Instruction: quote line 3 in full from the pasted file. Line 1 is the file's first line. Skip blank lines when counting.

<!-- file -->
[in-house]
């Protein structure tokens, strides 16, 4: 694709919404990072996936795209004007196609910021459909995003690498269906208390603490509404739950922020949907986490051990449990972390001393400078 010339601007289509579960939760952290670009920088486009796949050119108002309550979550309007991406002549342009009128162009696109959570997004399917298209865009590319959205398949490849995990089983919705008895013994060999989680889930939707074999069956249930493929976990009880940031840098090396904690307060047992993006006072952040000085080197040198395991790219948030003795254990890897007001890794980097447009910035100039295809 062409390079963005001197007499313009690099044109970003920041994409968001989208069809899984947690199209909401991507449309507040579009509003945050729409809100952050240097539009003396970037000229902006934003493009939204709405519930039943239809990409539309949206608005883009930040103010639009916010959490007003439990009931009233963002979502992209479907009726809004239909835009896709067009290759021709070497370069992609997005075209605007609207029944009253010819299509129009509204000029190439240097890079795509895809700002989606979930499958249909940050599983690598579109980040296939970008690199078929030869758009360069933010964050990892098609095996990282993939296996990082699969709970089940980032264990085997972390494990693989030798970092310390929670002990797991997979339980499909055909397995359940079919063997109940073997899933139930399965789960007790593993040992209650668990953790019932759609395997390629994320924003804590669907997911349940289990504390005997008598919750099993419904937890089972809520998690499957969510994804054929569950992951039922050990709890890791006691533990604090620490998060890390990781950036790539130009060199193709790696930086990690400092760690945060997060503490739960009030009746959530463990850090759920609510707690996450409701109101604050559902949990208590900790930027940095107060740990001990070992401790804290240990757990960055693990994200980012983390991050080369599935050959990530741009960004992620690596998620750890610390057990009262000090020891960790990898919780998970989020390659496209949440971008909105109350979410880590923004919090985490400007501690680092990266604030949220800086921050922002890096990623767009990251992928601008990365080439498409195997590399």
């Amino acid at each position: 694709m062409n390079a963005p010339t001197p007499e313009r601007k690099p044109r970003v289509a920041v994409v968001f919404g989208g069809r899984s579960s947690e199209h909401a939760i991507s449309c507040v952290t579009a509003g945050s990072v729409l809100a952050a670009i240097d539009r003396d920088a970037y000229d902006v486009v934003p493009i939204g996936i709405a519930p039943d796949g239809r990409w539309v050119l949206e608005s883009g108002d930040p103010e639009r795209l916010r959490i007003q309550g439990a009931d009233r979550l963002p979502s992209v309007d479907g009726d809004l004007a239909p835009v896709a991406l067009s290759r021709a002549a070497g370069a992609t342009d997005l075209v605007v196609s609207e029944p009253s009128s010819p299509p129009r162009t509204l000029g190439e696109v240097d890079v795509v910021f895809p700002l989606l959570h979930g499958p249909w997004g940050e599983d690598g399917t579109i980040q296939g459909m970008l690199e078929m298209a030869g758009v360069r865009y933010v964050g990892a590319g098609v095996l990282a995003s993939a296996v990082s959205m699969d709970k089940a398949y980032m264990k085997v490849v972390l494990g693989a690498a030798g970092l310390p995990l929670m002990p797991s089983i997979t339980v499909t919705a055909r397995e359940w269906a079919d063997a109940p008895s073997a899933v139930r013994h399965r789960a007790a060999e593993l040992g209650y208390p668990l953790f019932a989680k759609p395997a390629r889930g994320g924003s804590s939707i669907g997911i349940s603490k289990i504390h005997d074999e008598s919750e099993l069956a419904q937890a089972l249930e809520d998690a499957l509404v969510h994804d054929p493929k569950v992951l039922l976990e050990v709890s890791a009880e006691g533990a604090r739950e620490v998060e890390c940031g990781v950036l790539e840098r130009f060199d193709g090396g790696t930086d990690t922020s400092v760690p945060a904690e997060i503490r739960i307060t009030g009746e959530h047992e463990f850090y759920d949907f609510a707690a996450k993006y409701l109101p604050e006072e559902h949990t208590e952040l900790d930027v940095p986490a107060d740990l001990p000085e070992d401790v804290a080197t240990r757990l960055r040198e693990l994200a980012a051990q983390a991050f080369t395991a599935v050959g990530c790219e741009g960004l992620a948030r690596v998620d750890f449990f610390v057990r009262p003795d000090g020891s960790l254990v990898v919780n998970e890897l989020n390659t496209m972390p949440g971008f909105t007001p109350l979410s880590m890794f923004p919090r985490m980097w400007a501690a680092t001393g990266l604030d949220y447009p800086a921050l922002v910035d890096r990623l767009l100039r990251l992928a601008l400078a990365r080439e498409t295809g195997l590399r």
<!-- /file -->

């Amino acid at each position: 694709m062409n390079a963005p010339t001197p007499e313009r601007k690099p044109r970003v289509a920041v994409v968001f919404g989208g069809r899984s579960s947690e199209h909401a939760i991507s449309c507040v952290t579009a509003g945050s990072v729409l809100a952050a670009i240097d539009r003396d920088a970037y000229d902006v486009v934003p493009i939204g996936i709405a519930p039943d796949g239809r990409w539309v050119l949206e608005s883009g108002d930040p103010e639009r795209l916010r959490i007003q309550g439990a009931d009233r979550l963002p979502s992209v309007d479907g009726d809004l004007a239909p835009v896709a991406l067009s290759r021709a002549a070497g370069a992609t342009d997005l075209v605007v196609s609207e029944p009253s009128s010819p299509p129009r162009t509204l000029g190439e696109v240097d890079v795509v910021f895809p700002l989606l959570h979930g499958p249909w997004g940050e599983d690598g399917t579109i980040q296939g459909m970008l690199e078929m298209a030869g758009v360069r865009y933010v964050g990892a590319g098609v095996l990282a995003s993939a296996v990082s959205m699969d709970k089940a398949y980032m264990k085997v490849v972390l494990g693989a690498a030798g970092l310390p995990l929670m002990p797991s089983i997979t339980v499909t919705a055909r397995e359940w269906a079919d063997a109940p008895s073997a899933v139930r013994h399965r789960a007790a060999e593993l040992g209650y208390p668990l953790f019932a989680k759609p395997a390629r889930g994320g924003s804590s939707i669907g997911i349940s603490k289990i504390h005997d074999e008598s919750e099993l069956a419904q937890a089972l249930e809520d998690a499957l509404v969510h994804d054929p493929k569950v992951l039922l976990e050990v709890s890791a009880e006691g533990a604090r739950e620490v998060e890390c940031g990781v950036l790539e840098r130009f060199d193709g090396g790696t930086d990690t922020s400092v760690p945060a904690e997060i503490r739960i307060t009030g009746e959530h047992e463990f850090y759920d949907f609510a707690a996450k993006y409701l109101p604050e006072e559902h949990t208590e952040l900790d930027v940095p986490a107060d740990l001990p000085e070992d401790v804290a080197t240990r757990l960055r040198e693990l994200a980012a051990q983390a991050f080369t395991a599935v050959g990530c790219e741009g960004l992620a948030r690596v998620d750890f449990f610390v057990r009262p003795d000090g020891s960790l254990v990898v919780n998970e890897l989020n390659t496209m972390p949440g971008f909105t007001p109350l979410s880590m890794f923004p919090r985490m980097w400007a501690a680092t001393g990266l604030d949220y447009p800086a921050l922002v910035d890096r990623l767009l100039r990251l992928a601008l400078a990365r080439e498409t295809g195997l590399r």